Life cycle costing in more detail

Learn more about Life Cycle Costing

August 03, 2012

Life cycle costing (LCC) belongs to the group of sustainability tools that focus on flows in connection with production and consumption of goods and services. They focus on evaluating different flows in relation to various products or services instead of for example regions or nations.  LCC is an economic approach that sums up ”total costs of a product, process or activity discounted over its lifetime”. It is associated with cost in general rather than just environmental costs.


A robust LCC framework will be able to link LCA studies to the monetary cost systems used by business decision-makers. Unless these "dollar driven" decisions can be assessed in terms of the physical limits of natural systems, it will be difficult to assess progress toward sustainability. Therefore, LCC is seen alongside LCA as two of the three pillars in an evaluation of sustainability, with the third, social assessment, still in development.


According to the SETAC Working group on LCC there exists three different types of LCC; conventional LCC, environmental LCC and societal LCC. The conventional LCC is, to a large extent, the historic and current practice. In many governments and firms, and is based on a purely economic evaluation, considering various costs associated with a product which is born directly by a given actor.  External costs are often neglected.


Environmental LCC summarizes all costs associated within the life cycle of a product that are directly covered by one, or more, of the actors involved in the products life cycle, including externalities that are anticipated to be internalised in the decision-relevant future. These costs must relate to real money flows. The environmental LCC is not a stand alone technique, but is seen as a complementary analysis to the environmental life cycle assessment.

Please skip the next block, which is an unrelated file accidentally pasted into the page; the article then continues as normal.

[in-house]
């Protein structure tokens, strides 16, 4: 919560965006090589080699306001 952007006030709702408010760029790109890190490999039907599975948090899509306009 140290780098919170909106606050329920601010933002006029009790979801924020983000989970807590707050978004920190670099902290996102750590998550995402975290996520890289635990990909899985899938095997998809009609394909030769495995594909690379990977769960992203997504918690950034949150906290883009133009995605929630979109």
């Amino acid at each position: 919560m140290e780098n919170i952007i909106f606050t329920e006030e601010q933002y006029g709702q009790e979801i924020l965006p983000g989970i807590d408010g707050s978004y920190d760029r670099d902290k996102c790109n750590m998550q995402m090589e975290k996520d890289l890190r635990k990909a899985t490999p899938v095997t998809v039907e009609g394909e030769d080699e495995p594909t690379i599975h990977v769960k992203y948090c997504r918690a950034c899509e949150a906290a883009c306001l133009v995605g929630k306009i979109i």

The environmental LCC as compared to the conventional LCC can be seen as a tool for both external communication and certification as well as labelling, while conventional LCC is more likely to be used as an internal tool. In environmental LCC it is obligatory to include all life cycle stages, while the conventional LCC often does not take into consideration the end-of-life costs (Ciroth et al. 2008).


Life Cycle Costing (LCC)  is very similar to a Life Cycle Assessment.  Also for Life Cycle Costing, goal and scope (system boundaries, the object of study, allocation, “impact assessment”), and other aspects need to be defined and aligned with the decisions taken for the Life Cycle Assessment in order to obtain an overall consistent analysis.

Basically, an Environmental LCC analysis has a similar structure as a Life Cycle Assessment that is conducted in parallel, and has the same functional unit. The life cycle and system boundaries need to be equivalent, but not necessarily the same as different processes may have different relevance for the environment and for the cost part. For example, research and development will rarely be considered in an LCA, while it is commonly taken into account in LCC. Further, Environmental LCC can be performed from the viewpoint of different “life cycle actors” (as: producers, product buyers, or End-of-Life actors).

Since both Environmental LCC and LCA are of a similar structure and can even be interpreted together, it makes sense to conduct both in one software tool such as SimaPro.

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Eric Mieras
'Positive impact makes you meaningful'